Thus the ratio of chemical potentials becomes:

- [math]\displaystyle{ \left(\frac{\partial\mu_2}{\partial\mu_1}\right)_{\frac{n_2}{n_3}} = -\left(\frac{\partial\frac{x_1}{x_3}}{\partial\frac{x_2}{x_3}}\right)_{\mu_1} }[/math]

Similarly the ratio for the multicomponents system becomes

- [math]\displaystyle{ \left(\frac{\partial\mu_2}{\partial\mu_1}\right)_{\frac{n_2}{n_3}, \frac{n_3}{n_4}, \ldots, \frac{n_{i-1}}{n_i}} = -\left(\frac{\partial\frac{x_1}{x_3}}{\partial\frac{x_2}{x_3}}\right)_{\mu_1, \frac{n_3}{n_4}, \ldots, \frac{n_{i-1}}{n_i}} }[/math]

## Related quantities

### Mass fraction

The mass fraction *w _{i}* can be calculated using the formula

- [math]\displaystyle{ w_i = x_i \frac{M_i}{\bar{M}} = x_i \frac {M_i}{\sum_j x_j M_j} }[/math]

where *M _{i}* is the molar mass of the component

*i*and

*M̄*is the average molar mass of the mixture.

### Molar mixing ratio

The mixing of two pure components can be expressed introducing the amount or molar mixing ratio of them [math]\displaystyle{ r_n = \frac{n_2}{n_1} }[/math]. Then the mole fractions of the components will be:

- [math]\displaystyle{ \begin{align} x_1 &= \frac{1}{1 + r_n} \\[2pt] x_2 &= \frac{r_n}{1 + r_n} \end{align} }[/math]

The amount ratio equals the ratio of mole fractions of components:

- [math]\displaystyle{ \frac{n_2}{n_1} = \frac{x_2}{x_1} }[/math]

due to division of both numerator and denominator by the sum of molar amounts of components. This property has consequences for representations of phase diagrams using, for instance, ternary plots.

#### Mixing binary mixtures with a common component to form ternary mixtures

Mixing binary mixtures with a common component gives a ternary mixture with certain mixing ratios between the three components. These mixing ratios from the ternary and the corresponding mole fractions of the ternary mixture x_{1(123)}, x_{2(123)}, x_{3(123)} can be expressed as a function of several mixing ratios involved, the mixing ratios between the components of the binary mixtures and the mixing ratio of the binary mixtures to form the ternary one.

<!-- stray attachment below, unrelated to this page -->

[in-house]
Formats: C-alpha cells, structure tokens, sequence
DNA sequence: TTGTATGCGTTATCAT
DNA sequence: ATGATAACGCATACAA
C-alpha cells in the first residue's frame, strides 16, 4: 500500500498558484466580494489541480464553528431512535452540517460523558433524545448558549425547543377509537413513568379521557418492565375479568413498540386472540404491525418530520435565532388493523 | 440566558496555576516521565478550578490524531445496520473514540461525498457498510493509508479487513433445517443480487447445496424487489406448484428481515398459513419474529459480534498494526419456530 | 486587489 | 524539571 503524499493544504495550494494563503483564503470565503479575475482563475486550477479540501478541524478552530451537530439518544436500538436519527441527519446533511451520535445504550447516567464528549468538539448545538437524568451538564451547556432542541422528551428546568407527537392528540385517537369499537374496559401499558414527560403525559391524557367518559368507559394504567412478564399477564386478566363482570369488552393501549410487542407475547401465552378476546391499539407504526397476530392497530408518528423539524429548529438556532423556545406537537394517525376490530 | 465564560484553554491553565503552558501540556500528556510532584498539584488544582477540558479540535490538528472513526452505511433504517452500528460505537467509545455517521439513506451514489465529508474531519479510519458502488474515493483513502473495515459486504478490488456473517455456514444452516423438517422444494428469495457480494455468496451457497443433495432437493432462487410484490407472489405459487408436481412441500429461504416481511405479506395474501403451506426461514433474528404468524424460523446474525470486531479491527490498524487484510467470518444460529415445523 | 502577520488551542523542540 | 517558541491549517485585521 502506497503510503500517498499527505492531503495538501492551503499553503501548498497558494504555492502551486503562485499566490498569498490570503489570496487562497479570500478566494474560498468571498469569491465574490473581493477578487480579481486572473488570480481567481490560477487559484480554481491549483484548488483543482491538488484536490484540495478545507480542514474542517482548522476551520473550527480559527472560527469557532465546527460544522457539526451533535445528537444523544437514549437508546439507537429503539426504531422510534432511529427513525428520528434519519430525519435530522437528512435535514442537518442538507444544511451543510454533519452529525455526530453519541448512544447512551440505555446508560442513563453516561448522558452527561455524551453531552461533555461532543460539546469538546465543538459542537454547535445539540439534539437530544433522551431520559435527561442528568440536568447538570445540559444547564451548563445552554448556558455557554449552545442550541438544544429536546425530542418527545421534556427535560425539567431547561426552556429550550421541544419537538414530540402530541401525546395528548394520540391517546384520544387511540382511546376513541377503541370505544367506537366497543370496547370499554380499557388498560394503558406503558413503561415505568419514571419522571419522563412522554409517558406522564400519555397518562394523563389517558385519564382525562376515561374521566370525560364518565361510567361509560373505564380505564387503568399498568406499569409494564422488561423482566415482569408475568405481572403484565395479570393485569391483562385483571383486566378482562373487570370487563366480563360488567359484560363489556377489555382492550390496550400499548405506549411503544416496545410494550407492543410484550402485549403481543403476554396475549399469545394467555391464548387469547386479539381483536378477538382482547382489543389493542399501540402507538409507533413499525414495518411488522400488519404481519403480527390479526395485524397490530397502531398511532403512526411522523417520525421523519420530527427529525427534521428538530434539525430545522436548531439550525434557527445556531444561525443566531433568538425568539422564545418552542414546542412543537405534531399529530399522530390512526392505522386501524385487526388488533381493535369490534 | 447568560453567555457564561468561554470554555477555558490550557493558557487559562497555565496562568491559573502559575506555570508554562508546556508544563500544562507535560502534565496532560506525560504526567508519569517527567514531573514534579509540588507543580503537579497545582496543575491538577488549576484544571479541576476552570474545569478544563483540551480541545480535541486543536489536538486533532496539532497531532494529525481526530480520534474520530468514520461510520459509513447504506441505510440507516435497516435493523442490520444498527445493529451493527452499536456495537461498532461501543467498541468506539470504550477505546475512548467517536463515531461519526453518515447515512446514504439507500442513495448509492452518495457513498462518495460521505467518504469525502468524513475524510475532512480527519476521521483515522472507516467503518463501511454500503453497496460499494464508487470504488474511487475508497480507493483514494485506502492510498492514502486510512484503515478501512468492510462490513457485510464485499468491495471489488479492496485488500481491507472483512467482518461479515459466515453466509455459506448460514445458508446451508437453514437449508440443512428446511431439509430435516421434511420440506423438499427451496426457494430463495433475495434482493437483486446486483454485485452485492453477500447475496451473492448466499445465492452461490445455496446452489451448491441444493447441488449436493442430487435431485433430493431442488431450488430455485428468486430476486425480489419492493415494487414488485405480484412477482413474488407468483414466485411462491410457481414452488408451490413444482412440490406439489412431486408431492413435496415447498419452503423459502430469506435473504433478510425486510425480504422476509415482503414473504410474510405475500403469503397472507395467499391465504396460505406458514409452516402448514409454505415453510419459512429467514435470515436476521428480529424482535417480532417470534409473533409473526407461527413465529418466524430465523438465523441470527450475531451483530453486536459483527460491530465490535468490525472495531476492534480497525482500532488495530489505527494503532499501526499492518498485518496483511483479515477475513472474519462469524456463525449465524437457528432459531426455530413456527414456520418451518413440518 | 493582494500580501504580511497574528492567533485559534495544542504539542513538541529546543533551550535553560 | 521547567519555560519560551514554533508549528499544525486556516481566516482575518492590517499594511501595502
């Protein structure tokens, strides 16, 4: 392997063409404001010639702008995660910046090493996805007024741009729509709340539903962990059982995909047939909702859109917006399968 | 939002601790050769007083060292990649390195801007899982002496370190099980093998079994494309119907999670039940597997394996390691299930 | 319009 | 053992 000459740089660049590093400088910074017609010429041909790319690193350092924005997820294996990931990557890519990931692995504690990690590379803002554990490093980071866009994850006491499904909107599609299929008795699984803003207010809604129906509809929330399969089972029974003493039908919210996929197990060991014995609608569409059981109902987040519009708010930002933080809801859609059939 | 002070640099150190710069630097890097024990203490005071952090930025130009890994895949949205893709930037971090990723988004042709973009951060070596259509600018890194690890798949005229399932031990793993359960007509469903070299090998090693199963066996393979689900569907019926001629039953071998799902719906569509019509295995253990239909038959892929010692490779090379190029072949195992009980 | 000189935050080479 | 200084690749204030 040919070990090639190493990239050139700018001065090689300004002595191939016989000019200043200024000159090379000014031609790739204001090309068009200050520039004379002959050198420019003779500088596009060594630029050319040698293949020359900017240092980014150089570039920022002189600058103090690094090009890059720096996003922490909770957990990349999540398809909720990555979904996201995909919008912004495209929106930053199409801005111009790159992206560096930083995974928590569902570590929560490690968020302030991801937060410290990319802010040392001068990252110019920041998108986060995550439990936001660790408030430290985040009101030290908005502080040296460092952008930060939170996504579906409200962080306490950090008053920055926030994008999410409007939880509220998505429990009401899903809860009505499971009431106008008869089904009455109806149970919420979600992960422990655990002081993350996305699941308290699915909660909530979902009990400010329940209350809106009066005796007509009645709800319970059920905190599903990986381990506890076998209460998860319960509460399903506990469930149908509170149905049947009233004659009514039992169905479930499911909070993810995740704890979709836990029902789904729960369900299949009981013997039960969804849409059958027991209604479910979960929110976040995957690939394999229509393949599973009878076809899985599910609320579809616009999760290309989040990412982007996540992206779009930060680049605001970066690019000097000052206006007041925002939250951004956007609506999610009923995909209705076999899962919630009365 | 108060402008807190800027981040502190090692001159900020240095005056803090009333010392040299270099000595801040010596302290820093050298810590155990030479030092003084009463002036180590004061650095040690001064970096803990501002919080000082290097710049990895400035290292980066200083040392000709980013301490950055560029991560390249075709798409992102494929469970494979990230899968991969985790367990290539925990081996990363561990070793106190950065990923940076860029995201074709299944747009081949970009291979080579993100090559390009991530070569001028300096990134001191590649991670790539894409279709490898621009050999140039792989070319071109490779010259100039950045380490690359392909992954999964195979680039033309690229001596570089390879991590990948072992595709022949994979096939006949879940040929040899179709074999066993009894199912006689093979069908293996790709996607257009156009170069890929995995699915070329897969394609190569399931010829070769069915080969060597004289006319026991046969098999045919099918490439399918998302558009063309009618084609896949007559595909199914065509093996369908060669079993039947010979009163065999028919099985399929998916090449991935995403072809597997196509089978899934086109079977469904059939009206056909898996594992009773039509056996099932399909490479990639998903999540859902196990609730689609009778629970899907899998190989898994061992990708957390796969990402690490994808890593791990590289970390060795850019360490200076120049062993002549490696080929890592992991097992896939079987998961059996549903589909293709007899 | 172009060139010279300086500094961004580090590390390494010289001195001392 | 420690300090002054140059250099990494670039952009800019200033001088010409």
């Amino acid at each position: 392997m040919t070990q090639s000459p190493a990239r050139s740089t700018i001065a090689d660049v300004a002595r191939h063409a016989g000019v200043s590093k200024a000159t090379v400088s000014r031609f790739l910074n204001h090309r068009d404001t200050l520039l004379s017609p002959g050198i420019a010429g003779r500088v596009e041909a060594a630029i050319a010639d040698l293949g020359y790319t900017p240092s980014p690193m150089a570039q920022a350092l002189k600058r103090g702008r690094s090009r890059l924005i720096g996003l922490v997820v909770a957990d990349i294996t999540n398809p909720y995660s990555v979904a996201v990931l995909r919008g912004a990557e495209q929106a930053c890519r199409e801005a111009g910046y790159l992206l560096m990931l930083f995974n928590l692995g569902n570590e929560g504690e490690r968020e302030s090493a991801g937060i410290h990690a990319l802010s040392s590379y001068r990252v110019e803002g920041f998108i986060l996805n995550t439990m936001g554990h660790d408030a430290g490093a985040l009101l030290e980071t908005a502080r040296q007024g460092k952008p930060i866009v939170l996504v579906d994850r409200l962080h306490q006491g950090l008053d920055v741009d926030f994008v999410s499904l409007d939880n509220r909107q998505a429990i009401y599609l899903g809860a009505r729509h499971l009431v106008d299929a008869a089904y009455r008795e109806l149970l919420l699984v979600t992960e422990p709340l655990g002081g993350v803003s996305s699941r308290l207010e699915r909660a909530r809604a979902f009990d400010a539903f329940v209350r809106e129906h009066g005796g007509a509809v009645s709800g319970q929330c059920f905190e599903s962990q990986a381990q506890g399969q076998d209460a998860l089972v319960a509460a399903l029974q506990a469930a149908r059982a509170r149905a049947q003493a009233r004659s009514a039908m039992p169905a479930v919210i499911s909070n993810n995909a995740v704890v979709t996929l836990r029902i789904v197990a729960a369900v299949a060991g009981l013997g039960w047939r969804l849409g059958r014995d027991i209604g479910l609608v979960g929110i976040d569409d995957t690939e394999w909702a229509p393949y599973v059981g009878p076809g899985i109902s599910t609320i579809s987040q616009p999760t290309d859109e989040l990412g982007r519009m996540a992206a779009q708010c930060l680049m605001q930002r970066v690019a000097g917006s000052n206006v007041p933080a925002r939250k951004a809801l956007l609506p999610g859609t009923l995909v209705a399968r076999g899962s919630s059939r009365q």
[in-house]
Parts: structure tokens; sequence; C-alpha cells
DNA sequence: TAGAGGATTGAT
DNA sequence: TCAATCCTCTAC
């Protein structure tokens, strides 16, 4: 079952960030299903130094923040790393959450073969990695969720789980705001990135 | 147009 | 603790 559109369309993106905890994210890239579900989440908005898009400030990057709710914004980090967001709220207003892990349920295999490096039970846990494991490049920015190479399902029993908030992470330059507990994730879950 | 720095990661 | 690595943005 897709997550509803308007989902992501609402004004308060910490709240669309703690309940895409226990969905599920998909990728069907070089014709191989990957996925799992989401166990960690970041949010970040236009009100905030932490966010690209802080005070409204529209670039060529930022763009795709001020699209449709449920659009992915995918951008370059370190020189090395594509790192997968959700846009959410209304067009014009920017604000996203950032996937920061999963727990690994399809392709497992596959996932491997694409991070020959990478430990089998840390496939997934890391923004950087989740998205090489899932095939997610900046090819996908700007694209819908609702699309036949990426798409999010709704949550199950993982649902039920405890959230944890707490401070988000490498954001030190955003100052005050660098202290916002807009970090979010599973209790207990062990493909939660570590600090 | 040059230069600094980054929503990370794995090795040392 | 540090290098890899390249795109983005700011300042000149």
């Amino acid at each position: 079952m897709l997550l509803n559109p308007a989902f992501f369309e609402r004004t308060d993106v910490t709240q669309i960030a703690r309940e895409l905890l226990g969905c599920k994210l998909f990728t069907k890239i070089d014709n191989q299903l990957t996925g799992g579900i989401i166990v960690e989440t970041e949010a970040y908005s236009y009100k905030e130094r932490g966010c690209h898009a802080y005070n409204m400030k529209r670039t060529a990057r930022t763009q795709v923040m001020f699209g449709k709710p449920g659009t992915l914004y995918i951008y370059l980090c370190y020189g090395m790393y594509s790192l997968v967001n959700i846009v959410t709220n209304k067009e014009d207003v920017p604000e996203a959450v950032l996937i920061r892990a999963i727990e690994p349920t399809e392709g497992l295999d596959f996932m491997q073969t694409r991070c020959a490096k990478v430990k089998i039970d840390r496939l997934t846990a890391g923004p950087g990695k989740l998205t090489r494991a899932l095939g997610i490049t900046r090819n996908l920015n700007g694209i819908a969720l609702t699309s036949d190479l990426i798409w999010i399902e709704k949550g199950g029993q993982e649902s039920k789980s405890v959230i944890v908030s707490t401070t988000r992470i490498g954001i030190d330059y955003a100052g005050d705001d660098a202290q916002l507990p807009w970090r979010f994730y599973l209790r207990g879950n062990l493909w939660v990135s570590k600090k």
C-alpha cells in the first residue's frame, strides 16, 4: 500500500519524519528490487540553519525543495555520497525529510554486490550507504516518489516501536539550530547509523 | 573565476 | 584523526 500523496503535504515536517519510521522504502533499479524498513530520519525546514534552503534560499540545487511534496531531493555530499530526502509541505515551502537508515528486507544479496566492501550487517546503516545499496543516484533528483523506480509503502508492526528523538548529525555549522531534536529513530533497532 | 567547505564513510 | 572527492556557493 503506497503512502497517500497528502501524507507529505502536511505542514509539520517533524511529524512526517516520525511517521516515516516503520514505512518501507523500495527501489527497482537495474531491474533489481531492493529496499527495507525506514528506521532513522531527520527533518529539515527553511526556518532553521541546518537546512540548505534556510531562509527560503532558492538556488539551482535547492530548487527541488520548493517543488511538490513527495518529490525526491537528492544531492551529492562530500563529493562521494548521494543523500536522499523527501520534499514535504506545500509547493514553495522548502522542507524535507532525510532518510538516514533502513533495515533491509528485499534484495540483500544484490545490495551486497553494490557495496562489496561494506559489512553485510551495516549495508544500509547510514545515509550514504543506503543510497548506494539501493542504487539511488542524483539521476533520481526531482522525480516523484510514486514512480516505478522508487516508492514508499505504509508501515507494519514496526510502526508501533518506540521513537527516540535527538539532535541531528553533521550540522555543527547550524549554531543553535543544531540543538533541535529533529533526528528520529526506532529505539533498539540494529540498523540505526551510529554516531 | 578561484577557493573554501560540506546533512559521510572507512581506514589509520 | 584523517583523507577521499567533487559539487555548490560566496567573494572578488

- [math]\displaystyle{ x_{1(123)} = \frac{n_{(12)} x_{1(12)} + n_{13} x_{1(13)}}{n_{(12)} + n_{(13)}} }[/math]

### Mole percentage

Multiplying mole fraction by 100 gives the mole percentage, also referred as amount/amount percent [abbreviated as (n/n)%].

### Mass concentration

The conversion to and from mass concentration *ρ _{i}* is given by:

- [math]\displaystyle{ \begin{align} x_i &= \frac{\rho_i}{\rho} \frac{\bar{M}}{M_i} \\[3pt] \Leftrightarrow \rho_i &= x_i \rho \frac{M_i}{\bar{M}} \end{align} }[/math]

where *M̄* is the average molar mass of the mixture.

### Molar concentration

The conversion to molar concentration *c _{i}* is given by:

- [math]\displaystyle{ \begin{align} c_i &= x_i c \\[3pt] &= \frac{x_i\rho}{\bar{M}} = \frac{x_i\rho}{\sum_j x_j M_j} \end{align} }[/math]

where *M̄* is the average molar mass of the solution, *c* is the total molar concentration and *ρ* is the density of the solution.

### Mass and molar mass

The mole fraction can be calculated from the masses *m _{i}* and molar masses

*M*of the components:

_{i}- [math]\displaystyle{ x_i = \frac{\frac{m_i}{M_i}}{\sum_j \frac{m_j}{M_j}} }[/math]

## Spatial variation and gradient

In a spatially non-uniform mixture, the mole fraction gradient triggers the phenomenon of diffusion.

## References

- ↑
^{1.0}^{1.1}^{1.2}IUPAC,*Compendium of Chemical Terminology*, 2nd ed. (the "Gold Book") (1997). Online corrected version: (2006–) "amount fraction". doi:10.1351/goldbook.A00296 - ↑ Zumdahl, Steven S. (2008).
*Chemistry*(8th ed.). Cengage Learning. p. 201. ISBN 978-0-547-12532-9. - ↑ Rickard, James N.; Spencer, George M.; Bodner, Lyman H. (2010).
*Chemistry: Structure and Dynamics*(5th ed.). Hoboken, N.J.: Wiley. p. 357. ISBN 978-0-470-58711-9. - ↑ Thompson, A.; Taylor, B. N. (2 July 2009). "The NIST Guide for the use of the International System of Units". National Institute of Standards and Technology. https://www.nist.gov/pml/pubs/sp811/index.cfm.

Original source: https://en.wikipedia.org/wiki/Mole fraction.